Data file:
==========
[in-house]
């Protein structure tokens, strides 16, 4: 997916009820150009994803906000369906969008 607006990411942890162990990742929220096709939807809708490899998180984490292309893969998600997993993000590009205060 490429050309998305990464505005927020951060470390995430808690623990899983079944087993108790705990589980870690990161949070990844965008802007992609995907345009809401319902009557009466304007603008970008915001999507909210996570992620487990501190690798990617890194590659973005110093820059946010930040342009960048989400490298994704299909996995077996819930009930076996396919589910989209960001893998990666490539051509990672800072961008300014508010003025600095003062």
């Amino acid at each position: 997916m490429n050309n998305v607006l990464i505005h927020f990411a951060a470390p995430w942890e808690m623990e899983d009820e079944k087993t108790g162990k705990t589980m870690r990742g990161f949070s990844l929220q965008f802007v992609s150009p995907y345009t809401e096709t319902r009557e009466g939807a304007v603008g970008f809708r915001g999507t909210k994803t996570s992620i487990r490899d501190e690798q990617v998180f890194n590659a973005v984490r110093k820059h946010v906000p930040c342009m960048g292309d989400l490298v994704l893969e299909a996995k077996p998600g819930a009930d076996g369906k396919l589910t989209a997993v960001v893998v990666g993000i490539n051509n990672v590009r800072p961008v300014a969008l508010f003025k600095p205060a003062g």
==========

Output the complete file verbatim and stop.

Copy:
[in-house]
């Protein structure tokens, strides 16, 4: 997916009820150009994803906000369906969008 607006990411942890162990990742929220096709939807809708490899998180984490292309893969998600997993993000590009205060 490429050309998305990464505005927020951060470390995430808690623990899983079944087993108790705990589980870690990161949070990844965008802007992609995907345009809401319902009557009466304007603008970008915001999507909210996570992620487990501190690798990617890194590659973005110093820059946010930040342009960048989400490298994704299909996995077996819930009930076996396919589910989209960001893998990666490539051509990672800072961008300014508010003025600095003062």
């Amino acid at each position: 997916m490429n050309n998305v607006l990464i505005h927020f990411a951060a470390p995430w942890e808690m623990e899983d009820e079944k087993t108790g162990k705990t589980m870690r990742g990161f949070s990844l929220q965008f802007v992609s150009p995907y345009t809401e096709t319902r009557e009466g939807a304007v603008g970008f809708r915001g999507t909210k994803t996570s992620i487990r490899d501190e690798q990617v998180f890194n590659a973005v984490r110093k820059h946010v906000p930040c342009m960048g292309d989400l490298v994704l893969e299909a996995k077996p998600g819930a009930d076996g369906k396919l589910t989209a997993v960001v893998v990666g993000i490539n051509n990672v590009r800072p961008v300014a969008l508010f003025k600095p205060a003062g």